[Linux-aus] Help with a political approach to Open Source please :)

Pia Waugh greebo at pipka.org
Wed Oct 5 21:51:02 UTC 2005

Hi all,

Over the next 3-6 months I will be approaching several high profile state
and federal politicians  on behalf of Linux Australia to speak about the
social and economic reasons why Open Source should be on the Australian
political agenda. I've got a list of about 15 pollies to start, but if
anyone has particular suggestions or contacts, please email me off list. I
won't post them here but will certainly discuss them offlist with anyone
interested in helping making this advocacy stint successful. I have got
people from the main ministries of interest (education, ICT), from the four
main parties of interest (Liberal, Labor, Greens and Democrats), and it
would be ideal if anyone had personal contacts of use, or independents we
can approach.

I am looking at dedicating a serious amount of time to this over a long
period to ensure some success and longevity of the effort. My aim is to get
all the major parties talking about the hows of getting Open Source on the
political agenda, rather than the ifs.

Below are the main points I'm thinking of basing my approach on. I'd love
some feedback and fine tuning from you all as it will certainly be an
attempt to get Open Source out there to a tough audience, and having
something that is quite representative of our collective thoughts would be
great. This is a bit of a sounding board to get the message right between us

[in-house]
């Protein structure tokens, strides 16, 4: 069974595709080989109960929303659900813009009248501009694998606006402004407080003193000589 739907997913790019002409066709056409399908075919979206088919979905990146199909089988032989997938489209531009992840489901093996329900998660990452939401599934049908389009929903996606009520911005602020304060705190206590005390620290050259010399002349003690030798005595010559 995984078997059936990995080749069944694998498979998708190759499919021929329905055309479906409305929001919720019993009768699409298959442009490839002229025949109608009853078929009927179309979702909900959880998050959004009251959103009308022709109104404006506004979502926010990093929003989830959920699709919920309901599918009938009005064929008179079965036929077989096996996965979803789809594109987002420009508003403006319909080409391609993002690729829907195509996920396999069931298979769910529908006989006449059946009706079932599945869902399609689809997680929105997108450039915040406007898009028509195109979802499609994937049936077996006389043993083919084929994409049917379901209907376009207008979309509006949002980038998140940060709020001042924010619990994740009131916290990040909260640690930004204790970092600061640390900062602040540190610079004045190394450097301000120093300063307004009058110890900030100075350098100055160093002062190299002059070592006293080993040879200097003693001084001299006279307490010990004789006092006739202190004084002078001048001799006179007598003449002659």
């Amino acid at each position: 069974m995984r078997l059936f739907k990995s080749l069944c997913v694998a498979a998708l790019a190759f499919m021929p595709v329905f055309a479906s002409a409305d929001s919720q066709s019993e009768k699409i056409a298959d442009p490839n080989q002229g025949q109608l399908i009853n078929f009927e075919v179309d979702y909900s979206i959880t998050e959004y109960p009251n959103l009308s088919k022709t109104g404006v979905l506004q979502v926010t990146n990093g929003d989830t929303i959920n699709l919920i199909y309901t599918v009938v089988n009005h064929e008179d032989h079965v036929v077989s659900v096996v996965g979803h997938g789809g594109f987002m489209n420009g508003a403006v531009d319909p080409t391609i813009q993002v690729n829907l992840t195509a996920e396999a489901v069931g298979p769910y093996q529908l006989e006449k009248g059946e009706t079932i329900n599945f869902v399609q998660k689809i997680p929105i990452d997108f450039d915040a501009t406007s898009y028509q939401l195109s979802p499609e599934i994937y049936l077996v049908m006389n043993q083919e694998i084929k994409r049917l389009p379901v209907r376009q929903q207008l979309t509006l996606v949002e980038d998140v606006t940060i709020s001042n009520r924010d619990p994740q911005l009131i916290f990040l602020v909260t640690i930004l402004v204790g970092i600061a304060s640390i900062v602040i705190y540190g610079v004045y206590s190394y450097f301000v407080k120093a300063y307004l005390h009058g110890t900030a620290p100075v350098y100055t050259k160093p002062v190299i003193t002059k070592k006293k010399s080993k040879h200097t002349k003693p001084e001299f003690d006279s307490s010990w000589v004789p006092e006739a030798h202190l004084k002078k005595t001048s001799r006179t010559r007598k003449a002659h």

before taking it out there. After all, with a well polished message, we can
all write a letter or pick up a phone to our local and state members for
serioius impact :)

The basic approach is to explain briefly and show what Linux/Open Source is
(laptop demo, remove the fluffiness upfront before delving into the
interesting stuff), and then feed them some economic and social issues they
can address with Open Source. Then once we have them on board with the
positives, we can better communicate our concerns about the FTA and other
legal foo down the track. This means we can talk about the FTA to an open
audience that will have already got behind the opportunities and would by
then be needing to address the challenges.

Economic platforms:
        - Reducing the Trade Deficit - 2/3 of the Australian trade deficit
is ICT related. We can cut this significantly by use Open Source
technologies as they are very services based, and thus costly short and long
term licensing fees that usually only minimally support the local economy
are eliminated, leading to more local expenditure in the way of services. It
is also useful for local business growth (below) and thus means a better
local services delivery capability, and thus more money invested into local
industry growth. Brazil is a great case study of a country turning around a
$1.4b ICT import economy to a $2.4b export economy.

        - Growing the local economy - Open Source is booming in Australia,
and we have more Open Source developers per capita in this country than